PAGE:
Despite federal protections for abortion access, many states across the country have criminal laws that may criminalize women who end their own pregnancies or medical professionals who provide abortion. Some of these laws have been on the books for centuries, and could spring back into effect if Roe v. Wade were overturned or weakened; some are currently enforced; and some are newly introduced by anti-abortion politicians who want to push abortion out of reach and punish women and doctors.
When a woman has decided to end a pregnancy and is unable to obtain an abortion from a health care provider for any reason, she may induce her abortion on her own. In some states, that could mean risking prosecution and jail. NIRH is working to ensure that however a woman chooses to end a pregnancy, she can do so safely, effectively, and without fear of prosecution.
NIRH firmly believes that abortion is health care, not a criminal act.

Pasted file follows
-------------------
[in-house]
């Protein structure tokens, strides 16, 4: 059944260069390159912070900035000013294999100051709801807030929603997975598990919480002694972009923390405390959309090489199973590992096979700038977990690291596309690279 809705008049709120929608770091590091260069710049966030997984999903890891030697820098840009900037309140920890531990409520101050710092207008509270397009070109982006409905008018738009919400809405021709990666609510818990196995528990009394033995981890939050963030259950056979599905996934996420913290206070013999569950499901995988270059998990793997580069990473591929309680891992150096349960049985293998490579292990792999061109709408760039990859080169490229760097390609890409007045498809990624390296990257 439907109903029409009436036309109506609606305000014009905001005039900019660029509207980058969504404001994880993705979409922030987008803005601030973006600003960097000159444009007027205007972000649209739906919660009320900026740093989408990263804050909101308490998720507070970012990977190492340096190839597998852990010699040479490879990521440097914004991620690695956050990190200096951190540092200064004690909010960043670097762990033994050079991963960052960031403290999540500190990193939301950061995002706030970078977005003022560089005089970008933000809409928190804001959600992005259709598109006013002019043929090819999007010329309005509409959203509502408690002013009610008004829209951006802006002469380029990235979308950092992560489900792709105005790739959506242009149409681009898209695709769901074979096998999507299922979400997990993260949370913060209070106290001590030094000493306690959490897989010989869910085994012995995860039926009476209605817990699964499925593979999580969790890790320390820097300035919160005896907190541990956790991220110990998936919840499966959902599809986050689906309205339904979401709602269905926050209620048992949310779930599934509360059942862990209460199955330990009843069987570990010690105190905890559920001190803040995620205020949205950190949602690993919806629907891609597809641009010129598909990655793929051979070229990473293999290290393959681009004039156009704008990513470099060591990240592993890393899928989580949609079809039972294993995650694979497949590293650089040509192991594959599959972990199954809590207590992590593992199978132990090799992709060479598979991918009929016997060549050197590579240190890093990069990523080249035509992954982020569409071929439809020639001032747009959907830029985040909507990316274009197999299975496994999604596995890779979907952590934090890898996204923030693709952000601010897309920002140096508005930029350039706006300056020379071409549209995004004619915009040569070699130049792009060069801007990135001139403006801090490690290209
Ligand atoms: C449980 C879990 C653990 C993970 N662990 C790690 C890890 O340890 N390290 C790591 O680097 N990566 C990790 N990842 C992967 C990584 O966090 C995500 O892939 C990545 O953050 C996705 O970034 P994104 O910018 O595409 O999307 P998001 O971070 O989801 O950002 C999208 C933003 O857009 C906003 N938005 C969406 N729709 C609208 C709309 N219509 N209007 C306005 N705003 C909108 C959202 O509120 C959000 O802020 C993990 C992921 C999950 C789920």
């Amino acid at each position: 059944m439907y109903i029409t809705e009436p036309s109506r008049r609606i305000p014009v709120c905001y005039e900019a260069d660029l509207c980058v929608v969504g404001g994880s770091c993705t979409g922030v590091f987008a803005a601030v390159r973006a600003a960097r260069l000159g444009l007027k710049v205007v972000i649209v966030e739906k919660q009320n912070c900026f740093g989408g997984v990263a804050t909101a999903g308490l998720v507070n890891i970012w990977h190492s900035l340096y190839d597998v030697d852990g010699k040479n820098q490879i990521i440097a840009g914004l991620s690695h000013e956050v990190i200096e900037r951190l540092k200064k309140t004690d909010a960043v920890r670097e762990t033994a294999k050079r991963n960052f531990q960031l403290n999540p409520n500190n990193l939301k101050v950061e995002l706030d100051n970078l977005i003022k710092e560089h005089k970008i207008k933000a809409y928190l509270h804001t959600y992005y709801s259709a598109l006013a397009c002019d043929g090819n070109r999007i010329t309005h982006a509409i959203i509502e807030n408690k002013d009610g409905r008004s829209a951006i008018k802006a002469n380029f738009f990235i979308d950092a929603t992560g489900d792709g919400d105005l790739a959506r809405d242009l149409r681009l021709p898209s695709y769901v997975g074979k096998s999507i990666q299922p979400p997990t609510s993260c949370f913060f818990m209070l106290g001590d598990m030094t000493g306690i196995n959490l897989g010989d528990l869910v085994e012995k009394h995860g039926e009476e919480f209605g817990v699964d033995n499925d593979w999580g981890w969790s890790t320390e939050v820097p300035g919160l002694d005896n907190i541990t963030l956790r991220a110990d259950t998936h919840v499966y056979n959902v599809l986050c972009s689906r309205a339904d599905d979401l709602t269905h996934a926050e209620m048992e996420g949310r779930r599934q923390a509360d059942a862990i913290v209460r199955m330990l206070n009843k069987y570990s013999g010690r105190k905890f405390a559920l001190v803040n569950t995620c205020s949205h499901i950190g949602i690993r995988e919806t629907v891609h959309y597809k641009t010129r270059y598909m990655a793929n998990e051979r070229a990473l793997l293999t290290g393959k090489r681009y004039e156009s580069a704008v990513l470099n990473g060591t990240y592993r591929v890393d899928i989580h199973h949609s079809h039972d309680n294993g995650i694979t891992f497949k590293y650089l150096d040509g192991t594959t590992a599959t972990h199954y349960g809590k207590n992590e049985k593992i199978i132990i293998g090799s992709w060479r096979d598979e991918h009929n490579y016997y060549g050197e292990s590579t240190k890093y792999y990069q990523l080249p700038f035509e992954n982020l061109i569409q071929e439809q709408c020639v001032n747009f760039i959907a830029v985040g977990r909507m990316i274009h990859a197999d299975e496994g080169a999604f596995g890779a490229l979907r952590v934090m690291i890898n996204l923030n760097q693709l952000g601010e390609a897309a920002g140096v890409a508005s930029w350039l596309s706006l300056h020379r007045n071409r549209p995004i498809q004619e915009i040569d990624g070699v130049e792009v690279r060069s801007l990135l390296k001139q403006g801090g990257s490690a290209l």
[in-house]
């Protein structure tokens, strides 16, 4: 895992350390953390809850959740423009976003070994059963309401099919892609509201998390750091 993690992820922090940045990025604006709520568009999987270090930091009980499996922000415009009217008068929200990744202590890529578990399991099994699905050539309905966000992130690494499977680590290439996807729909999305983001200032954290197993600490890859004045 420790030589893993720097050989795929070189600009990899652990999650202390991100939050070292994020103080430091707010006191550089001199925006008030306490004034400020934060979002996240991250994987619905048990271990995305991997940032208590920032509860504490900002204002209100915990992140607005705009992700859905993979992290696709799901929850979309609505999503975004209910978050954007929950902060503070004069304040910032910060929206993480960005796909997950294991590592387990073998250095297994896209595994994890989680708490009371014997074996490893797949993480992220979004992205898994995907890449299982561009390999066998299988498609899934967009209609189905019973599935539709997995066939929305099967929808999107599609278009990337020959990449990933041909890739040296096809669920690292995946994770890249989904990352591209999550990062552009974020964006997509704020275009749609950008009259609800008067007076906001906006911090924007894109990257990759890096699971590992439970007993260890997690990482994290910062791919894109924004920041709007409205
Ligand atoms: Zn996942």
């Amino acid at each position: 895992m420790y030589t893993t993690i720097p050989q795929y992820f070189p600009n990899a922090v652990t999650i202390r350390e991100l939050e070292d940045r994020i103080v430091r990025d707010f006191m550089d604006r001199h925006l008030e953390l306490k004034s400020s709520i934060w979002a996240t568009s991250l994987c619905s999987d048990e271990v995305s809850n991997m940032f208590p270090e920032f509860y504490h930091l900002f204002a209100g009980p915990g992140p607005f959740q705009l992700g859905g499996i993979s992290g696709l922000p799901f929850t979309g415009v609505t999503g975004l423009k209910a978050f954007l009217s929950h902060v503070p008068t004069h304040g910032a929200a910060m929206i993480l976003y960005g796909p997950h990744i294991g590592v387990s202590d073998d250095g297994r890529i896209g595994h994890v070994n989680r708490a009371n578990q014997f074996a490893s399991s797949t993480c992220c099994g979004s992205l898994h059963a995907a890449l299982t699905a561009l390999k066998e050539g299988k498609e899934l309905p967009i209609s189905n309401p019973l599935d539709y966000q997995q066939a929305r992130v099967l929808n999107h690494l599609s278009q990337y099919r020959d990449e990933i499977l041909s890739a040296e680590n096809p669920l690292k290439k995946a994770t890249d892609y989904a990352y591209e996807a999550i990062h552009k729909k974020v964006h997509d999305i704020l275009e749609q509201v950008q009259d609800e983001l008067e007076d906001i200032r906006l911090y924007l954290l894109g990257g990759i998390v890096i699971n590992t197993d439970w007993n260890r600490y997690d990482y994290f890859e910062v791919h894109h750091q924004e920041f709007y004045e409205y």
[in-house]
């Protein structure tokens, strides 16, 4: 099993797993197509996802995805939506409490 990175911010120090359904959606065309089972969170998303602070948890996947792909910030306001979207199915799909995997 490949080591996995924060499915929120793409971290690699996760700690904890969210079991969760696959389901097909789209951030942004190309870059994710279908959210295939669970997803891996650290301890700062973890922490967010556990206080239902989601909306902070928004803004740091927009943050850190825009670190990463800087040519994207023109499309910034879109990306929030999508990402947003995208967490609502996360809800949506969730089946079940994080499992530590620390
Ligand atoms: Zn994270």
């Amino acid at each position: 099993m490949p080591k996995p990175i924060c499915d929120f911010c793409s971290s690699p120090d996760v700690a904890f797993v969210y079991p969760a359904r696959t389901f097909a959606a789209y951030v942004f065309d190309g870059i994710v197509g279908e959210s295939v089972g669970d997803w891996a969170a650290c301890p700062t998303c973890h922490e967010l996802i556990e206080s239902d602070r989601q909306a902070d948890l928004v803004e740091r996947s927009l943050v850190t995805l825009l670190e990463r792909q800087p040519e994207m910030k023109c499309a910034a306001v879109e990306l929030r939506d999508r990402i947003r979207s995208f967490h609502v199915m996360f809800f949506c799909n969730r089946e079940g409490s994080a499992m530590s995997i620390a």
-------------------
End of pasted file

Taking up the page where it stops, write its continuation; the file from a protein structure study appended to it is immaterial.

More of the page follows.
With the implications of a gutted Roe, and fewer abortion clinics open and accessible, we now face the perfect storm for the criminalization of women and medical professionals for seeking or providing abortions. The number of women who manage their own abortion, out of choice or necessity, would likely surge. Archaic laws criminalizing abortion could become enforceable and states could introduce new legislation to ban abortion outright, as they have in Ohio.
In 2018 and 2019, NIRH supported statewide campaigns in Wisconsin, New York, Ohio, and Michigan to decriminalize people seeking abortions and providers who offer abortion care.